Monday, April 03, 2017
How To Kill A Successful Company: A Short Guide
There were also small non-quantitative "bonuses" which added immense value to being an employee there, such as an outing to the track. The company would shut down for the day and take everyone to the races (the company owned box seating), lunch at one of the upscale restaurants, along with anniversary lunches, gift cards, and turkeys at Thanksgiving. The white collar employees, such as myself, had individual offices. Each morning the company president would come by and greet each employee. He would check to see that the trash cans had been emptied the previous night, the carpets vacuumed, light bulbs changed, office furniture was in good repair, and everything was in working order.
After the president retired, things changed rapidly. There were fewer and fewer pay raises (even COLAs), updates in technology slowed to virtually nothing. Building maintenance became nearly nonexistent. Gone too were many of the small perks such as an outing to the race track, luncheons and turkeys. There was greater emphasis placed on intercompany competition. Employees were subtly encouraged to steal fees from fellow employees (especially if they were in another department). Employees were expected to lie to clients when it came to issuing remittance checks (the company would hold the checks for approximately ten days, sometimes longer), or find ways to beat the attorneys down on fees and to get clients to go along with changes in terms which would, of course, benefit the company's (but not necessarily the employee's) bottom line. Ultimately, the company's reputation took a nosedive.
So, how did I fare? Well, I had been one of the employees who looked out for fellow employees regardless of their department or role. I openly opposed any and all internal conflict. I refused to take advantage of my attorneys or of the clients (however, if there was a way we all could mutually benefit, I was all for it). I was seen as a "shop steward" or employee liaison. Employees came to me on a regular basis to discuss problems with supervisors, management or other employees. I often served as the conduit for new ideas to improve work conditions, improve productivity and so forth. Management, rather than appreciating my role, which was at their behest, actually feared it. They did everything they could to force me out, from verbal harassment to cutting my income my over 1/3 at one point. Somehow though, I always made money. In fact, I was lucky enough to collect the single largest recovery in my department's 90+ years history (and the second largest in the company's history) and collected the most total fees earned in the company's history. I was also one of the most requested managers to handle certain clients exclusively; this, despite routinely being given the worse claims.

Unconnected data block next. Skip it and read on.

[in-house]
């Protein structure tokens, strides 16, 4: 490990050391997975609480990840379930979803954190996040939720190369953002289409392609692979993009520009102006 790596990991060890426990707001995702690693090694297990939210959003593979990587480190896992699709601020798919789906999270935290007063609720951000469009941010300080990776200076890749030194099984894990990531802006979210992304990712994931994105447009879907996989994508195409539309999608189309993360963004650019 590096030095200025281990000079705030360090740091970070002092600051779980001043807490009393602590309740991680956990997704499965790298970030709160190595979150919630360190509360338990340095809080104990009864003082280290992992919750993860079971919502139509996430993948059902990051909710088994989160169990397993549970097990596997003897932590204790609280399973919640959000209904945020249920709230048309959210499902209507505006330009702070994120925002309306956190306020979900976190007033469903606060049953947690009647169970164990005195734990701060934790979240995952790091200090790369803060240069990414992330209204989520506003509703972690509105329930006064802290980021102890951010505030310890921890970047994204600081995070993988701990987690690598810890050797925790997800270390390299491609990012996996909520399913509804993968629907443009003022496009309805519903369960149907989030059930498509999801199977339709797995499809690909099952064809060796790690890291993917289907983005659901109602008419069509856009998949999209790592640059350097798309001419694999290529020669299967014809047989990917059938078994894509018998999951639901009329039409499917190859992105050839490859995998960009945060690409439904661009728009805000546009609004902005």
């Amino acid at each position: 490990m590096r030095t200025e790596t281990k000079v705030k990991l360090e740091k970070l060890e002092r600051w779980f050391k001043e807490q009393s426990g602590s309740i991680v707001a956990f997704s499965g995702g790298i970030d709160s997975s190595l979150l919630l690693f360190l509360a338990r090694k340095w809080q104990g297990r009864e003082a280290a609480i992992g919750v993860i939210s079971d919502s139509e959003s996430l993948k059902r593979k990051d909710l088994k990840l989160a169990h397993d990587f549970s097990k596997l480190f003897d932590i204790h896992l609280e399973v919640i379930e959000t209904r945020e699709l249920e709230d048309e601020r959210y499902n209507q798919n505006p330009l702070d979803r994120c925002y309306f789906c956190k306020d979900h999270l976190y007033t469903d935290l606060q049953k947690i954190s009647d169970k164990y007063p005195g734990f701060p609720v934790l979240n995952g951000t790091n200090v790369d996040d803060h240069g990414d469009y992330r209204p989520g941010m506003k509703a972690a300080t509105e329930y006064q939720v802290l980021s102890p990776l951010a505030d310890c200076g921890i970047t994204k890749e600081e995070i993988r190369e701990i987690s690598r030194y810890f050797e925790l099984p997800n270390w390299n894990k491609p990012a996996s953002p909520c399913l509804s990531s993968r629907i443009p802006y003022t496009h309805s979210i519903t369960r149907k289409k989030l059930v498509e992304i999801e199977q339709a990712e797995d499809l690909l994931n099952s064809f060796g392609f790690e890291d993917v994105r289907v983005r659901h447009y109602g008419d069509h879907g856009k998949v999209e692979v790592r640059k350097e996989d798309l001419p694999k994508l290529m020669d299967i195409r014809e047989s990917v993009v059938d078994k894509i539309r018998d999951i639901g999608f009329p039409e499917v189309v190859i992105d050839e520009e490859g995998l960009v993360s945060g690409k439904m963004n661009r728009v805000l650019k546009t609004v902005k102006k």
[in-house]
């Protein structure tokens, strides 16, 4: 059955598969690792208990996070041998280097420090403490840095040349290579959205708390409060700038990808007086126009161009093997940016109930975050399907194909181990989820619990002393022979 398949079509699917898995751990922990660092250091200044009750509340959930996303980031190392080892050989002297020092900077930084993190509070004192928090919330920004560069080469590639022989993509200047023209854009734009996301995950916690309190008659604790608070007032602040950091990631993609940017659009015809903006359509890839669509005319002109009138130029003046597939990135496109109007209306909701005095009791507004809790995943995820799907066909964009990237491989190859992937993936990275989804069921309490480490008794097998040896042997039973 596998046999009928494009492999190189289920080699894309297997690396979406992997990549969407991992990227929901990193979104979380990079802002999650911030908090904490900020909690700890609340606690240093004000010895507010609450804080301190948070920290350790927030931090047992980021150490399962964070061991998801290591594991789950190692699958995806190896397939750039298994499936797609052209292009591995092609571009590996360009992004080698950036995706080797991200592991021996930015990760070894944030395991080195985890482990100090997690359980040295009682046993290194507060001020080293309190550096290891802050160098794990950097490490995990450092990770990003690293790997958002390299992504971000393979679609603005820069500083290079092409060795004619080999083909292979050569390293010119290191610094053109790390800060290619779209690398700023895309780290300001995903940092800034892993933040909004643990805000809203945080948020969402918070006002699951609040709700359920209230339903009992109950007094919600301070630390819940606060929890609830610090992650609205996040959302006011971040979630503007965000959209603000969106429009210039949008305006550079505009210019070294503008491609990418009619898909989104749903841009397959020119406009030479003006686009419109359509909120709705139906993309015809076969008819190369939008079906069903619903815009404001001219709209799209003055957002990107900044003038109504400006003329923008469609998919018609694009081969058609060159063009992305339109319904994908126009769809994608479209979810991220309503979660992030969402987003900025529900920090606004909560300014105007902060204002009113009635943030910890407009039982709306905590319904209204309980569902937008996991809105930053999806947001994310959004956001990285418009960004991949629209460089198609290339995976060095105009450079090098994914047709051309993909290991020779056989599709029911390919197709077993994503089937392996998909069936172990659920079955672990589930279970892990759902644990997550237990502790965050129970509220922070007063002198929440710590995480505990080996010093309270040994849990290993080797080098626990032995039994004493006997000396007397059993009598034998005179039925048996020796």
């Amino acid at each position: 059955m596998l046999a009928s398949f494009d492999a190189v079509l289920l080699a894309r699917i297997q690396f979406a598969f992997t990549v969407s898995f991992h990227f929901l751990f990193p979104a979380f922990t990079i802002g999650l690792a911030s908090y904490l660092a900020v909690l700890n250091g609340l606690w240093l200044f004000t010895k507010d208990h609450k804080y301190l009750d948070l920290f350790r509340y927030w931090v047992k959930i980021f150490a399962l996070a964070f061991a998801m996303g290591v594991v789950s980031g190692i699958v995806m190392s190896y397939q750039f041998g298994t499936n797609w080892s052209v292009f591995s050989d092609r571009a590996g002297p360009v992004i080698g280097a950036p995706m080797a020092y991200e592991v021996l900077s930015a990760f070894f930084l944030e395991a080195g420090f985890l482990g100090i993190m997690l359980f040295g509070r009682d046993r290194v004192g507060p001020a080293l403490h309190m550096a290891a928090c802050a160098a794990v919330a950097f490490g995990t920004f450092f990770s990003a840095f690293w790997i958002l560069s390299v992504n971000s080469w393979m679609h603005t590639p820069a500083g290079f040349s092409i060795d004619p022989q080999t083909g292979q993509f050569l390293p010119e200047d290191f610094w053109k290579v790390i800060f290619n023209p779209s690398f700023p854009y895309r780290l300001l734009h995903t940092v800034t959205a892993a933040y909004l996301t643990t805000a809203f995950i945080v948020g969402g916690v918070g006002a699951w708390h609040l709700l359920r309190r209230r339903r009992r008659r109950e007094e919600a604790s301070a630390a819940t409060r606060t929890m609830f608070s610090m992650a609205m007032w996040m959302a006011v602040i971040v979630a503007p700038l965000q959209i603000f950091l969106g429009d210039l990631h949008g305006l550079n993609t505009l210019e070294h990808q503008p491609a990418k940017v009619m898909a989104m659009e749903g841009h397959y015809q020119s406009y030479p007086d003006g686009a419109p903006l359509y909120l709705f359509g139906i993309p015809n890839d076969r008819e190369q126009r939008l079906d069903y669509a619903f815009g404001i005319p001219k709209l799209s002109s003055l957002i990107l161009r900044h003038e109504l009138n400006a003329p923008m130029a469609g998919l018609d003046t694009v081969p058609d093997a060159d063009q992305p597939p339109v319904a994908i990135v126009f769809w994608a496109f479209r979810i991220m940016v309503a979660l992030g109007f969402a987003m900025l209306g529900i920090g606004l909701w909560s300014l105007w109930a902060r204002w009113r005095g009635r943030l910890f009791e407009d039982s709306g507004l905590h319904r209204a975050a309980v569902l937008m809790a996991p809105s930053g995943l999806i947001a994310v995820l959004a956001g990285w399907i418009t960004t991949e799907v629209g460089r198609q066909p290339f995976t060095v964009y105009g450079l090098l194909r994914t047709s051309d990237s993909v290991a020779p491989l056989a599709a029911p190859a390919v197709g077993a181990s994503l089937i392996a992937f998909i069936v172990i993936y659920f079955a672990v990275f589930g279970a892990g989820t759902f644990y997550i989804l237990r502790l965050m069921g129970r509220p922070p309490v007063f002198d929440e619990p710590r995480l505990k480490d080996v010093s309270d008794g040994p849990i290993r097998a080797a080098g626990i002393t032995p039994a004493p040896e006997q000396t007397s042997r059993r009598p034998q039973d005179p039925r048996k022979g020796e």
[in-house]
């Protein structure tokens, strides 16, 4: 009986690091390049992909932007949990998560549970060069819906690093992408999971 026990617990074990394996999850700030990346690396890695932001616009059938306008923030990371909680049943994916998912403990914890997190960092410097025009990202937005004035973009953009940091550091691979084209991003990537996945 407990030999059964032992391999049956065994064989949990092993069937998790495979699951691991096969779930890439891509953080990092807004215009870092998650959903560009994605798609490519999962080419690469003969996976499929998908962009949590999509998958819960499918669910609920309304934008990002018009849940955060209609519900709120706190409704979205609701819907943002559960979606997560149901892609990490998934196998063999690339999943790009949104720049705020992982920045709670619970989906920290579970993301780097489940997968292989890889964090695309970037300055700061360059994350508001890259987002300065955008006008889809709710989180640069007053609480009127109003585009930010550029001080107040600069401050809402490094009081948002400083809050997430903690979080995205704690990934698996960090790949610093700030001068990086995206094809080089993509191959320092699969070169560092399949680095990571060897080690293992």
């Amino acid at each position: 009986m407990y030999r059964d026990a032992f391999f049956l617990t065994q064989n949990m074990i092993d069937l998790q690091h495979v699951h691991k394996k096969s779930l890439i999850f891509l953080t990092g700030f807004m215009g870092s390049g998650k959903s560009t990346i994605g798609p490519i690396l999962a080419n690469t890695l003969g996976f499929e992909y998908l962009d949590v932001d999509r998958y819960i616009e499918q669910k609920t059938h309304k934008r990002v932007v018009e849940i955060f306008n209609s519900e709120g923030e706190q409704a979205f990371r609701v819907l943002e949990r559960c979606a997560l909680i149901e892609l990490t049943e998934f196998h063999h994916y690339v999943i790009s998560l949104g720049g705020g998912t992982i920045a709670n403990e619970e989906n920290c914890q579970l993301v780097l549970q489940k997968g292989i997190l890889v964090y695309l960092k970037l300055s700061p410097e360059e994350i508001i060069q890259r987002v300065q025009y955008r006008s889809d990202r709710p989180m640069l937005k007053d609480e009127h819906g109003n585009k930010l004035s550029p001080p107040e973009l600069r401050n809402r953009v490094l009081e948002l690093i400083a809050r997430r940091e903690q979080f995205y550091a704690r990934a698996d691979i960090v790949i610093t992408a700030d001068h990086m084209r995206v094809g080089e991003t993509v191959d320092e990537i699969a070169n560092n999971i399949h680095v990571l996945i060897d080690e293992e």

After a few minutes of thought, I fired off a reply and for good measure, copied all the same people as he did. Here's what I said, "That works until the monkeys decide to organize their efforts. One goes for the banana. One serves as lookout, and the other three wait to beat the bejeezus out of the asshole with the water hose. They split the banana and laugh and laugh". A few years later, I was promoted to Special Projects Coordinator to the President---an Assistant Vice President position within the new company. My role was improve the workplace efficiency and working conditions, evaluate individual and departmental performances, assist with HR functions, help resolve any workplace conflicts (I was a certified mediator), in addition to my existing position as the senior Legal Manager in the department. It was a role I enjoyed (and the additional compensation was nice too).